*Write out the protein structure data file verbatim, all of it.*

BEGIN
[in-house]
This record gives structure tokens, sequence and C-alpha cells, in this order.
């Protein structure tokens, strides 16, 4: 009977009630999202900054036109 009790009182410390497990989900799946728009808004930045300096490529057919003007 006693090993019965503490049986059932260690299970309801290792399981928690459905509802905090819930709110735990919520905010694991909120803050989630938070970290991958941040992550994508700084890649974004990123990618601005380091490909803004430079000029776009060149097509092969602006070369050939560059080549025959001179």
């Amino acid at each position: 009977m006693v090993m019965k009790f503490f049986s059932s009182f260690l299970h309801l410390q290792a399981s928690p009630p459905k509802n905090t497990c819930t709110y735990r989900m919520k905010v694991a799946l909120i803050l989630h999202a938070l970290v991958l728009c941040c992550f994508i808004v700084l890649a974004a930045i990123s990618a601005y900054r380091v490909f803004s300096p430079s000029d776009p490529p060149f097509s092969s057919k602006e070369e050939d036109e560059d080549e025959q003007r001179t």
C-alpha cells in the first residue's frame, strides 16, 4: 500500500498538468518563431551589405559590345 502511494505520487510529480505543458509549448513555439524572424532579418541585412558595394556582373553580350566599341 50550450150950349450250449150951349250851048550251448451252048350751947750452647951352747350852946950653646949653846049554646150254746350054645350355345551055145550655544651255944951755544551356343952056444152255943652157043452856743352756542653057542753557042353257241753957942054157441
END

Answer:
[in-house]
This record gives structure tokens, sequence and C-alpha cells, in this order.
């Protein structure tokens, strides 16, 4: 009977009630999202900054036109 009790009182410390497990989900799946728009808004930045300096490529057919003007 006693090993019965503490049986059932260690299970309801290792399981928690459905509802905090819930709110735990919520905010694991909120803050989630938070970290991958941040992550994508700084890649974004990123990618601005380091490909803004430079000029776009060149097509092969602006070369050939560059080549025959001179």
């Amino acid at each position: 009977m006693v090993m019965k009790f503490f049986s059932s009182f260690l299970h309801l410390q290792a399981s928690p009630p459905k509802n905090t497990c819930t709110y735990r989900m919520k905010v694991a799946l909120i803050l989630h999202a938070l970290v991958l728009c941040c992550f994508i808004v700084l890649a974004a930045i990123s990618a601005y900054r380091v490909f803004s300096p430079s000029d776009p490529p060149f097509s092969s057919k602006e070369e050939d036109e560059d080549e025959q003007r001179t």
C-alpha cells in the first residue's frame, strides 16, 4: 500500500498538468518563431551589405559590345 502511494505520487510529480505543458509549448513555439524572424532579418541585412558595394556582373553580350566599341 50550450150950349450250449150951349250851048550251448451252048350751947750452647951352747350852946950653646949653846049554646150254746350054645350355345551055145550655544651255944951755544551356343952056444152255943652157043452856743352756542653057542753557042353257241753957942054157441